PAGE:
A straightforward approach is to simply integrate the density of $X_t$ at time $a$ (which will be normally distributed with mean $\mu$ and variance $\sigma^2 a$) against the probability of hitting 0 conditional on the value at time $a$ (which is also known in closed-form). This will give you a messy integral (with an exponential multiplied by a cumulative-normal) but it should be reducible to a (messy sum of) bivariate cumulative normal(s).

The value we want to compute is
$$\int_0^\infty \mathbb{P}[X_\xi>0 \text{ for } a\leq\xi\leq T\ |\ X_a=z] e^{-z^2/2\sigma^2T}\frac{dz}{\sigma\sqrt{T}\sqrt{2\pi}}$$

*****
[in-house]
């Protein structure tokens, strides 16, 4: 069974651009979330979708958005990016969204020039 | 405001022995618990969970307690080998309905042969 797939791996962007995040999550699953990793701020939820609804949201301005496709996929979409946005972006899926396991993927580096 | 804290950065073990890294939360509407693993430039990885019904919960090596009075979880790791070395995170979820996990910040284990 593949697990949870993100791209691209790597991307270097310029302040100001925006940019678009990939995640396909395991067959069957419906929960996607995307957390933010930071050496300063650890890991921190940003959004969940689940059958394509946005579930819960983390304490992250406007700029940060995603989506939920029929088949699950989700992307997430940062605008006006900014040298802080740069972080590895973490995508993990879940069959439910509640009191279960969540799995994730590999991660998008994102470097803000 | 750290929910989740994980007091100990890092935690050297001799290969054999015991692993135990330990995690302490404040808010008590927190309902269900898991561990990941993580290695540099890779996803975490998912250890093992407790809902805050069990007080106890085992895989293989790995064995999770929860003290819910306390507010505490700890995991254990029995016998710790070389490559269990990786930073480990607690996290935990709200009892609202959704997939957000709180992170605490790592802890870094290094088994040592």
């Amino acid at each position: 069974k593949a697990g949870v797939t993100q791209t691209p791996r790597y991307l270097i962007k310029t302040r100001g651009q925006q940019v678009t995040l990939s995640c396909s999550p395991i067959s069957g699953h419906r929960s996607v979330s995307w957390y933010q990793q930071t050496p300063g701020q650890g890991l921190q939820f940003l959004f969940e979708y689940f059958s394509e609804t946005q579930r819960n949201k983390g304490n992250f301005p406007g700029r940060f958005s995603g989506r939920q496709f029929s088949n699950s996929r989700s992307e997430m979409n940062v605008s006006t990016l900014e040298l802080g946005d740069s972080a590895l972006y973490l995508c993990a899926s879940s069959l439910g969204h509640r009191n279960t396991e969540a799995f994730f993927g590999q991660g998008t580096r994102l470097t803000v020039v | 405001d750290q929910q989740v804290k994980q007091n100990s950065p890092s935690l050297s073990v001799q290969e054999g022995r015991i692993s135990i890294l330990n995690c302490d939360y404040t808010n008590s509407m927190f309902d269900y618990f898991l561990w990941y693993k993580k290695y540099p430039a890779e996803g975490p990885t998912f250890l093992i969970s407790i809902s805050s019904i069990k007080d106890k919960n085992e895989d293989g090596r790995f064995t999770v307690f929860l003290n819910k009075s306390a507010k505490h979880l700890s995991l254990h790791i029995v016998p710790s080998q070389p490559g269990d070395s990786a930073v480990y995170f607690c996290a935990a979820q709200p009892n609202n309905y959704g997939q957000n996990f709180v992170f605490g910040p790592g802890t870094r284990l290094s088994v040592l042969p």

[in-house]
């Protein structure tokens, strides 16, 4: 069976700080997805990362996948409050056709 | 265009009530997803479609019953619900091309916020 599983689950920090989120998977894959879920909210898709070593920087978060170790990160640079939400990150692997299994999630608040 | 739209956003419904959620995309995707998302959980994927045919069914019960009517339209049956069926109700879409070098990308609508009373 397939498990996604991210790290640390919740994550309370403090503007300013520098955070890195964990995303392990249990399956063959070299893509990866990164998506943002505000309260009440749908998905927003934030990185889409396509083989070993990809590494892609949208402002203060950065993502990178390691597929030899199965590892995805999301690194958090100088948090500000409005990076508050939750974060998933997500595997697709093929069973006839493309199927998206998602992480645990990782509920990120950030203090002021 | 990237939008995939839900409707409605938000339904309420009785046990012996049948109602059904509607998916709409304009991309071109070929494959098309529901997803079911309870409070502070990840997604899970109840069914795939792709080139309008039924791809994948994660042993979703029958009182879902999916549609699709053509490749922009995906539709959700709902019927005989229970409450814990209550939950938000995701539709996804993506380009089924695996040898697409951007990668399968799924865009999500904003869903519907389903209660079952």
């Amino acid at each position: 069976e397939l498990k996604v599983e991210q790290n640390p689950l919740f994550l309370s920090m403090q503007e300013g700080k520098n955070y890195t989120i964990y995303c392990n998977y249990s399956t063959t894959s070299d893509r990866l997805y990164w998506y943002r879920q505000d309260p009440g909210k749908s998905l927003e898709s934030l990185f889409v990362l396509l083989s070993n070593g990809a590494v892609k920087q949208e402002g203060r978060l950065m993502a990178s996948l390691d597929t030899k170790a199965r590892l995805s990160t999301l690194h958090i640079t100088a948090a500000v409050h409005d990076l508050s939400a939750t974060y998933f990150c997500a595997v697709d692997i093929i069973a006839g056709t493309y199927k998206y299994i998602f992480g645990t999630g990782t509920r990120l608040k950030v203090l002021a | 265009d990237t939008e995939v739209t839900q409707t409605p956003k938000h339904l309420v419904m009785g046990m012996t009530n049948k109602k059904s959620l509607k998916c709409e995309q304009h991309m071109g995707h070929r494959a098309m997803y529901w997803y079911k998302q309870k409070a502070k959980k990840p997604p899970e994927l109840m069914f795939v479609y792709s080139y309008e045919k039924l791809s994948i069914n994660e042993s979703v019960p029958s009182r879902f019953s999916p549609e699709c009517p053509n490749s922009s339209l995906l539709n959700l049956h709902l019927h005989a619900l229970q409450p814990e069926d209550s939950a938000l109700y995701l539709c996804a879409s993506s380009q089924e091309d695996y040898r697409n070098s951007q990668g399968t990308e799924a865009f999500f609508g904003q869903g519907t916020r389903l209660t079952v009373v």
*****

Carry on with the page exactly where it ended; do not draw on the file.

where I'm integrating the density at time $a$ for positive values against the non-hitting time.

The next step is to observe that the probability
$\mathbb{P}[X_\xi>0 \text{ for } a\leq\xi\leq T\ |\ X_a=z]$
is equal to the probability
$\mathbb{P}[X_\xi>-z \text{ for } 0\leq\xi\leq T-a]$ but this probability is equal to a difference of (basically) cumulative normals (it's just a hitting time computation for a (scaled) Brownian motion with drift). Then plug that formula into the above integral.

A quick calculation (might be wrong, so beware) gives me
$$\mathbb{P}[X_\xi>-z \text{ for } 0\leq\xi\leq T-a] =
\Phi\left[\frac{-z+\alpha (T-a)}{\sigma\sqrt{T-a}}\right]
- e^{2\alpha z/\sigma^2}\Phi\left[\frac{z+\alpha (T-a)}{\sigma\sqrt{T-a}}\right] $$
where $\Phi[z]=\int_{-\infty}^z e^{-\xi^2/2}\frac{d\xi}{\sqrt{2\pi}}$ is the standard cumulative normal distribution function. (This follows from application of Girsanov to a reflection argument, a well-known result.)